Hartmann

Sometimes the punishment fits the crime. Sometimes it doesn't.

But when it comes to drunken-driving accidents that kill or disable someone, the punishment never — but never — fits the suffering of the victims and their families.

This grim reality was driven home last week with the announcement that Rams linebacker Leonard Little would receive what seemed a slap on the wrist for involuntary manslaughter in the traffic death last October of Susan Gutweiler. Little was charged with being legally drunk (at nearly twice the blood-alcohol limit) when his Lincoln Navigator broadsided Gutweiler's car in downtown St. Louis.

On its face, the plea deal approved by Judge Patricia Cohen just didn't feel right. Little would serve 90 nights in "shock time" at the City Workhouse over the next year, but the sentence would be structured around his day job as a football player. What's more, if he served his probation and did his community service, his record would be cleansed of the criminal conviction.

My first reaction, like that of most others, was that it was pretty sad that we'd turn the workhouse into a hotel and sadder that football practice would have anything to do with anything in this case. And the worst part would be saying, four years down the road, "No harm, no foul," to a guy who killed a beloved mother, wife and sister who was innocently going to pick up her son at a concert.

I suggested as much on our TV show Donnybrook last Thursday night.

Then came the facts.

If Leonard Little got special treatment at all, it was on the tough side. Every defense attorney I spoke with — and there were quite a few — thought it was pretty much business as usual in a major city for a first-time offender to receive little or no jail time.

Involuntary manslaughter, it turns out, is a Class C felony, meaning that the maximum punishment is seven years. It is unheard-of to "max out" a first-time offender for any crime, especially one involving no criminal intent, and, as one attorney told me, "Just about zero out of 100 do time in the city for Class C felonies."

Meanwhile, the terms of Little's probation are probably harsher than your typical involuntary-manslaughter convict's. He has to stay out of bars, submit to drug and alcohol testing, perform 1,000 hours of community service, work with Mothers Against Drunk Driving and — and this is a bit unusual — make a "good-faith effort" to satisfy any civil judgments against him.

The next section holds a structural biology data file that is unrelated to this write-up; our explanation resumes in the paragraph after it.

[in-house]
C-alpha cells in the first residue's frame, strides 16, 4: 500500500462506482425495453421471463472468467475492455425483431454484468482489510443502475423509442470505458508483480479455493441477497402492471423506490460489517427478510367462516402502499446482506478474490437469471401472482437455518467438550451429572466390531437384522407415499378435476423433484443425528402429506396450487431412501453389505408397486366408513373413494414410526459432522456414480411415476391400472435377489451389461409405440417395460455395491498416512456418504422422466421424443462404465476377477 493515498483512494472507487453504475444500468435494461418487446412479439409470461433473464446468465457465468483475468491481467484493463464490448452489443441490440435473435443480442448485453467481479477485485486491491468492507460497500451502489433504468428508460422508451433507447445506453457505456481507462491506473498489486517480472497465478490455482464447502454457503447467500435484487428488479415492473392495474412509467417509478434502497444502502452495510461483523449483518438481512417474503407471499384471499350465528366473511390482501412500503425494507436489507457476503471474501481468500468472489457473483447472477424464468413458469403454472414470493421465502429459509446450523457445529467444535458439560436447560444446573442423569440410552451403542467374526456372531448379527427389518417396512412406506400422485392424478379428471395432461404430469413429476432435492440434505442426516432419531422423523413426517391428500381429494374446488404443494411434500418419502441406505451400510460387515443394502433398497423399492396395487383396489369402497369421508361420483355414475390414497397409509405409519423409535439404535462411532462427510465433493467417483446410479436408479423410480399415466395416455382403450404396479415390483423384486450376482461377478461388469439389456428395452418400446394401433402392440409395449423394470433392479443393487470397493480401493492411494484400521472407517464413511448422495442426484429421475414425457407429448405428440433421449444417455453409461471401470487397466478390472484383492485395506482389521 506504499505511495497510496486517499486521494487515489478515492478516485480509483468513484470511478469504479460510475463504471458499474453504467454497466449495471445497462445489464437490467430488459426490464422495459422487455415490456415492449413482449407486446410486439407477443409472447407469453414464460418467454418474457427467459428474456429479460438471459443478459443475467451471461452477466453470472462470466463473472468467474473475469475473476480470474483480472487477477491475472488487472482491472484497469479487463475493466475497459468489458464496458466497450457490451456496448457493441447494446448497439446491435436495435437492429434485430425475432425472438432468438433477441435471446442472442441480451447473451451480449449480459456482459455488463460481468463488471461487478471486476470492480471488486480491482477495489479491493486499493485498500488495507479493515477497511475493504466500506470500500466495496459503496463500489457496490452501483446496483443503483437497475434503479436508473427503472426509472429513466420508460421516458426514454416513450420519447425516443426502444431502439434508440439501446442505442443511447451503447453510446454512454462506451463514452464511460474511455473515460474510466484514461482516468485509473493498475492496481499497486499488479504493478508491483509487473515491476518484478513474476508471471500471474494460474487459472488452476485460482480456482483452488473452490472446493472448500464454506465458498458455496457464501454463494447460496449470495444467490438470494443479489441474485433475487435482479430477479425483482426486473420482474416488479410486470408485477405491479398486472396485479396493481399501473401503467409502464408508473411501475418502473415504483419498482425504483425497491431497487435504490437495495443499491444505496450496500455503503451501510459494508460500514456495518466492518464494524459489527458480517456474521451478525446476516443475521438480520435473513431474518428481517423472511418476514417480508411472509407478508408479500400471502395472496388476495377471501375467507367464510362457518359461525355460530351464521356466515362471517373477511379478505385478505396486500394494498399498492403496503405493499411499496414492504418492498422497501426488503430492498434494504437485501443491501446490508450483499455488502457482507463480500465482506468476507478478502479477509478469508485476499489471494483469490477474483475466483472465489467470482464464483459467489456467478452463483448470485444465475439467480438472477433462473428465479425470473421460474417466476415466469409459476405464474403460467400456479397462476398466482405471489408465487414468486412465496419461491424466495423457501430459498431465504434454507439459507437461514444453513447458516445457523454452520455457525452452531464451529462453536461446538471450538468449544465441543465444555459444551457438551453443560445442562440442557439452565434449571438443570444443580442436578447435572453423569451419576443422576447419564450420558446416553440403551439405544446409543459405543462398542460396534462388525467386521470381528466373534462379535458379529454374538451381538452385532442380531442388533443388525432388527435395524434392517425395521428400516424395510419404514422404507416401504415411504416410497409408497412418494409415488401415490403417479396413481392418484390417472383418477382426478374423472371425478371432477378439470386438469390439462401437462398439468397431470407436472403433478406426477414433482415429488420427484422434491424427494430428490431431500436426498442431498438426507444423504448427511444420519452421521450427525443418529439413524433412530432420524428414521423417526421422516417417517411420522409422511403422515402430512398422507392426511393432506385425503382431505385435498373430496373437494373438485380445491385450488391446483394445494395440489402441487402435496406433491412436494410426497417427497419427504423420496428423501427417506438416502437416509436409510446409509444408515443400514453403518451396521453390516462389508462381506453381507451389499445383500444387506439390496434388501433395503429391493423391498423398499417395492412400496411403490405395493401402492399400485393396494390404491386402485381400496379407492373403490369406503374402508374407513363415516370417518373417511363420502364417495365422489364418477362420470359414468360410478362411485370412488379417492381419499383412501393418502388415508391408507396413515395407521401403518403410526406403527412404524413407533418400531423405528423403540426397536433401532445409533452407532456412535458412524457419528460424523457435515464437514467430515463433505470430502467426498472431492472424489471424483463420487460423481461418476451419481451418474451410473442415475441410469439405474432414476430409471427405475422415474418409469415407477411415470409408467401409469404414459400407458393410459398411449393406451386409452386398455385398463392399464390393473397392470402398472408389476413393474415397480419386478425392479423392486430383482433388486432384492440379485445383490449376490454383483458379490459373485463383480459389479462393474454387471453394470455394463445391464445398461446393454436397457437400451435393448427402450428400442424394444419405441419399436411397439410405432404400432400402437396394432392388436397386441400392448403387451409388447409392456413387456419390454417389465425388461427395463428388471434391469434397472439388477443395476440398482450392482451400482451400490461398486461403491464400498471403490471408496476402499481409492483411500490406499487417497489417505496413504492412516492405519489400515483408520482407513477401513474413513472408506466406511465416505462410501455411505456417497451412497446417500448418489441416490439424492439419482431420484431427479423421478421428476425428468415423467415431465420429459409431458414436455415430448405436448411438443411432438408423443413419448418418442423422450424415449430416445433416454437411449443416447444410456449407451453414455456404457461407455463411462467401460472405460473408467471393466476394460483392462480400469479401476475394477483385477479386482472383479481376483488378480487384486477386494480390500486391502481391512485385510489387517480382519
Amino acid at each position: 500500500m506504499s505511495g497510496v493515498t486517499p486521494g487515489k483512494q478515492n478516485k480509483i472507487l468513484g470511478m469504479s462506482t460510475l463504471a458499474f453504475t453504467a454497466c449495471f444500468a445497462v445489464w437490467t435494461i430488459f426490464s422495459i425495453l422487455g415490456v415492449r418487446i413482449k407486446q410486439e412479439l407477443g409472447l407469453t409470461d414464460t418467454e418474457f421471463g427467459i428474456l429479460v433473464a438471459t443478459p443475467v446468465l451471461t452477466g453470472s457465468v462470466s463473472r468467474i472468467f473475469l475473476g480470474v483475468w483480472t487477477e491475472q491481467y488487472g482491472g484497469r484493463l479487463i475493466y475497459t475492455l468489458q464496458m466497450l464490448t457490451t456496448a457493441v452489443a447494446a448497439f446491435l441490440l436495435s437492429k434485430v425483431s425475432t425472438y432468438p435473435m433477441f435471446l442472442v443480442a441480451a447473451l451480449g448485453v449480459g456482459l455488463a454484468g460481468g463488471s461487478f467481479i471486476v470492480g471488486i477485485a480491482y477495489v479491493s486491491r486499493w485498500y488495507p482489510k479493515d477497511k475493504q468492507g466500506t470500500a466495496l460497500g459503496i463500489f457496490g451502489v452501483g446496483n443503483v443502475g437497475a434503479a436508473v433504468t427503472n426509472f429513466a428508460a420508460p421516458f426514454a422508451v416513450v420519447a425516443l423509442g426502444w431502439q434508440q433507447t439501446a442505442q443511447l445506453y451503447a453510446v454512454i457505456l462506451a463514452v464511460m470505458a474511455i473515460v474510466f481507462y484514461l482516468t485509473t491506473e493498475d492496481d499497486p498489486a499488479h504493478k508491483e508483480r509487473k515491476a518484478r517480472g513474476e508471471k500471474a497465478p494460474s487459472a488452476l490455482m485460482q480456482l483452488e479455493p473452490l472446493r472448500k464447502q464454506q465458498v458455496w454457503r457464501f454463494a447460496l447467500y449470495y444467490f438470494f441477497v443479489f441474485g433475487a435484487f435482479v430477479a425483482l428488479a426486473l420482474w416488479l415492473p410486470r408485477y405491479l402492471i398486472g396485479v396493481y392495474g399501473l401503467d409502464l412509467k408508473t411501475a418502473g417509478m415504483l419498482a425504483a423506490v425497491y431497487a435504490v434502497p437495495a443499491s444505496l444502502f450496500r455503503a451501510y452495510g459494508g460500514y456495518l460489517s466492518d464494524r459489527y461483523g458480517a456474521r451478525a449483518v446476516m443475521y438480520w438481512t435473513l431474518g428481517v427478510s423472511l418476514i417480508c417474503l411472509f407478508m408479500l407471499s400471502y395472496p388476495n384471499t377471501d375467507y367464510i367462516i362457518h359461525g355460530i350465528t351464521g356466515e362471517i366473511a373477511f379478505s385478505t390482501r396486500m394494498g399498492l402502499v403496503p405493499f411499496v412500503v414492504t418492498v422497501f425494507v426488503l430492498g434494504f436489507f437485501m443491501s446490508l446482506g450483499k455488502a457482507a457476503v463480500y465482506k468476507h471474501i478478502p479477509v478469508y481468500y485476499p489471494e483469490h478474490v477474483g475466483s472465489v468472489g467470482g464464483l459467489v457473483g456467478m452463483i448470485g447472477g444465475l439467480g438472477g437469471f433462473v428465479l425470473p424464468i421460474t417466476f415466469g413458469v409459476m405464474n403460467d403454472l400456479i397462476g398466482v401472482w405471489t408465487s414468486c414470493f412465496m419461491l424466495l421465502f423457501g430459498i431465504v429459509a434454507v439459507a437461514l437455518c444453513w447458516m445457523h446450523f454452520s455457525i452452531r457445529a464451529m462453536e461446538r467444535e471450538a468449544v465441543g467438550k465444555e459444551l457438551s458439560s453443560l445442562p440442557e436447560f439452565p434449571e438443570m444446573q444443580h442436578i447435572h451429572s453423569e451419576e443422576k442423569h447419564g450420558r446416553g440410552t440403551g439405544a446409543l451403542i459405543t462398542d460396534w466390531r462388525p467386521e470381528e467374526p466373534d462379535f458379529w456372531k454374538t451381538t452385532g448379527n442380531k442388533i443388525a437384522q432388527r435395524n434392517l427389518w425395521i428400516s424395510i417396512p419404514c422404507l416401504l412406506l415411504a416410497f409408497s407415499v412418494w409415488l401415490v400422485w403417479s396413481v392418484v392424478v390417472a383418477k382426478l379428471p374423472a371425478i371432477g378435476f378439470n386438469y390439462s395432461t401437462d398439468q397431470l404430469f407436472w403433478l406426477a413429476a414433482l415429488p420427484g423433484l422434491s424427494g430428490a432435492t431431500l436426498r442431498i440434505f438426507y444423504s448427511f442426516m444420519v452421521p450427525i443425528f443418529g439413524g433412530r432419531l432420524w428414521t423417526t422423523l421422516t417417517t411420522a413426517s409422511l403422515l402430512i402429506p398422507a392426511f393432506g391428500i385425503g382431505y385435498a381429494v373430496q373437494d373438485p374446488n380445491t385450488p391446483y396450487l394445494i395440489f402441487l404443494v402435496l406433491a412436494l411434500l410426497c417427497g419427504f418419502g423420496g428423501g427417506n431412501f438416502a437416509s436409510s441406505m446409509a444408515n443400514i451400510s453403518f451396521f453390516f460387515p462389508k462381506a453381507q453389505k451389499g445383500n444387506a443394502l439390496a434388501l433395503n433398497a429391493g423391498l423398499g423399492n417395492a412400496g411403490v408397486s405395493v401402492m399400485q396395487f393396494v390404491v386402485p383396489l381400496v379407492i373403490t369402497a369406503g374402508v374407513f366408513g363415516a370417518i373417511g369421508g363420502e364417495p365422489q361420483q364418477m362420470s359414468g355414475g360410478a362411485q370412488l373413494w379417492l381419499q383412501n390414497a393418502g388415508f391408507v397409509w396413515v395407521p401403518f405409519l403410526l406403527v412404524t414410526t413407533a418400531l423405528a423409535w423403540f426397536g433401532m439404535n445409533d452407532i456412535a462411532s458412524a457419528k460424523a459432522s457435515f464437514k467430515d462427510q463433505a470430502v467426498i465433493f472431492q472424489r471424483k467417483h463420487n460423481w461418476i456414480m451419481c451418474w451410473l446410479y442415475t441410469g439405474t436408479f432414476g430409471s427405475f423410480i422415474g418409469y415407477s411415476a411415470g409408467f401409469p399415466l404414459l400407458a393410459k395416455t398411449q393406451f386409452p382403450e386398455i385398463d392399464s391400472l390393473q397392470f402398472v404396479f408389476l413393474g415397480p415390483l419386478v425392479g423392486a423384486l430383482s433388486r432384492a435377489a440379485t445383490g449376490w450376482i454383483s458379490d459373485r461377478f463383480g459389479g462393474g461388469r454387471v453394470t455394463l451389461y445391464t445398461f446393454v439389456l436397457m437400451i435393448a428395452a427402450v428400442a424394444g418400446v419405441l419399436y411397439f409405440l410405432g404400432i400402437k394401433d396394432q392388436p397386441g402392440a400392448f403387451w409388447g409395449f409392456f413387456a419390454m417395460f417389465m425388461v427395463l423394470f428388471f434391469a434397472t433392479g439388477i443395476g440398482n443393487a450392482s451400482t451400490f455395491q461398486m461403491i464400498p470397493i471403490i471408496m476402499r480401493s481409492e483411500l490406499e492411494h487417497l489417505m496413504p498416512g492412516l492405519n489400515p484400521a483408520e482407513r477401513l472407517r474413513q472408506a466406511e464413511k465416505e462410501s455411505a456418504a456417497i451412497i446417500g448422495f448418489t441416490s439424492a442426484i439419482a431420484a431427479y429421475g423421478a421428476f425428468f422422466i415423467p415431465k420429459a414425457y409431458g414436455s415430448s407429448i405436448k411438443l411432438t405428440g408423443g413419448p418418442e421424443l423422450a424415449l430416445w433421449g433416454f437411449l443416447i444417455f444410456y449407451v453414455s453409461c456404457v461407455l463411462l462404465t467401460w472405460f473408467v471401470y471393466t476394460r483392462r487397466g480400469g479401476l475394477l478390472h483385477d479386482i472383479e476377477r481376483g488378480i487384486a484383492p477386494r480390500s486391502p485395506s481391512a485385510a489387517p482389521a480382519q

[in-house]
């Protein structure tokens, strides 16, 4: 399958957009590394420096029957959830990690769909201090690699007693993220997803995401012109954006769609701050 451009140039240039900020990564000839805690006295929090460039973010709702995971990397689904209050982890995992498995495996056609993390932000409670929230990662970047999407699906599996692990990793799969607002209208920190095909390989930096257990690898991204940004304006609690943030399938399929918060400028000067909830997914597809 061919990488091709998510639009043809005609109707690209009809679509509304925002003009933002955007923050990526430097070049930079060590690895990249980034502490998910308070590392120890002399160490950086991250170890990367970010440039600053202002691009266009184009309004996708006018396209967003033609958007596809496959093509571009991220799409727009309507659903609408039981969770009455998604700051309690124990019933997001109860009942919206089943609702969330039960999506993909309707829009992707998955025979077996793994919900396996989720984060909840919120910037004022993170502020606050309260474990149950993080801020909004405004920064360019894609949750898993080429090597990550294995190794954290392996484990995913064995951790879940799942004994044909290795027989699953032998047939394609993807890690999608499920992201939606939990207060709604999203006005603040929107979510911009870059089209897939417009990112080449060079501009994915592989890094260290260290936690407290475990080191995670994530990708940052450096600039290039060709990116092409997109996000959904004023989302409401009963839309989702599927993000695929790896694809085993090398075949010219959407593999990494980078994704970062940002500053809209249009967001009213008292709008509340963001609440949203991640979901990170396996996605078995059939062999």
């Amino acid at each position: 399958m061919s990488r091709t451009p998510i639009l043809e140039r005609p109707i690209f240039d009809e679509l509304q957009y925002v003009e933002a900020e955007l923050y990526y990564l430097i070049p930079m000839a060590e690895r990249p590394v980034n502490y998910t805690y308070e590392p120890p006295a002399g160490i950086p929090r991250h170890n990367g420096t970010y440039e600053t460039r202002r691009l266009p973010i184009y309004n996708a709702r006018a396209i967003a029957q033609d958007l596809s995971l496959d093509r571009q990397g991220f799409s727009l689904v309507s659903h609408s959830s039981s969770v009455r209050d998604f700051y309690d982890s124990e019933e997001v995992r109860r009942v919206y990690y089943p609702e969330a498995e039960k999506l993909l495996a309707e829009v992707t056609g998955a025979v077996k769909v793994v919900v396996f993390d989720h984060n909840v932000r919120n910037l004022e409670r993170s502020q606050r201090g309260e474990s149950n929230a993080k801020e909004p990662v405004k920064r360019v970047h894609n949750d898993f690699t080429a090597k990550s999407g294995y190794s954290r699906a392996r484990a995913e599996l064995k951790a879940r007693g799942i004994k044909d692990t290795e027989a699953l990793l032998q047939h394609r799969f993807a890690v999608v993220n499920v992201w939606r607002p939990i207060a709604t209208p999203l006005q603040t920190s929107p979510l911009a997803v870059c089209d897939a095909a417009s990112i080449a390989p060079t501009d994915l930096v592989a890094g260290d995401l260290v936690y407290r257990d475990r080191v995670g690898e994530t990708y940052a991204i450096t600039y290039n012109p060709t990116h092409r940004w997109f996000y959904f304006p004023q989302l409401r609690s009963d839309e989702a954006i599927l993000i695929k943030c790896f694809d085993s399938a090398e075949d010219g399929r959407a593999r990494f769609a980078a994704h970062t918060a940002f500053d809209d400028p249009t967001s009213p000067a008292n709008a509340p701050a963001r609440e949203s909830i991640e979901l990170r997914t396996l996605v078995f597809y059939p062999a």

Cohen warned him that if he messes up, he gets the full seven years, which, the lawyers tell me, is the reason he got a suspended imposition of sentence rather than the more common suspended execution of sentence. Had Little been sentenced to the four years recommended by the circuit attorney and then gotten a suspended execution of sentence, messing up would have cost him four years, not seven.

It still sounds light to me for taking a life, and it's hard not to sympathize with the Gutweiler family, who expressed outrage at the plea agreement. But one cold reality is irrefutable: People don't do years in prison for taking other people's lives in traffic accidents, alcohol-related or not.

Maybe that should change, maybe it shouldn't — at least, if society can come up with a meaningful sort of punishment in its place — but there is no reason that a sea change in the criminal-justice system should start with Leonard Little just because he plays football.

"I would commend the judge for giving a sentence that is consistent with the sentences in her district (the city) without regard to his celebrity status," Scott Rosenblum, Little's attorney, tells me. "She had to know this would be an extremely unpopular decision, but she stayed consistent to her circuit."

But what if Little were just another 24-year-old black man in the city, one who couldn't afford the services of one of the city's most accomplished defense attorneys? Would he be so lucky?

"It's hard to look at cases in a vacuum," Rosenblum says. "Every case has its own peculiarities. Having said that, I'm confident that this judge would have treated that hypothetical individual in the same manner she treated Leonard Little."

From all evidence, Rosenblum is right, whether he should be or not.

That is small comfort to the grieving Gutweilers, who asked Cohen to impose the four years recommended by the prosecutors.

"We believe the sentence should at least reflect the misery and loss his conduct has caused us and not just be a sentence of nothing more than a temporary inconvenience in his work schedule," William Gutweiler, the victim's husband, told Cohen.

That's not how the system works, though, and with all respect to the family's understandable rage, Cohen steered a pretty even course. I still don't like the part about Little's record being cleansed — I think being branded a felon for life would be deserved — but the notion of making Little pay his debt in a manner designed to avoid future tragedies would seem more valuable to society than dumping him in the slammer for a year or two (which is what a four-year sentence would likely mean).

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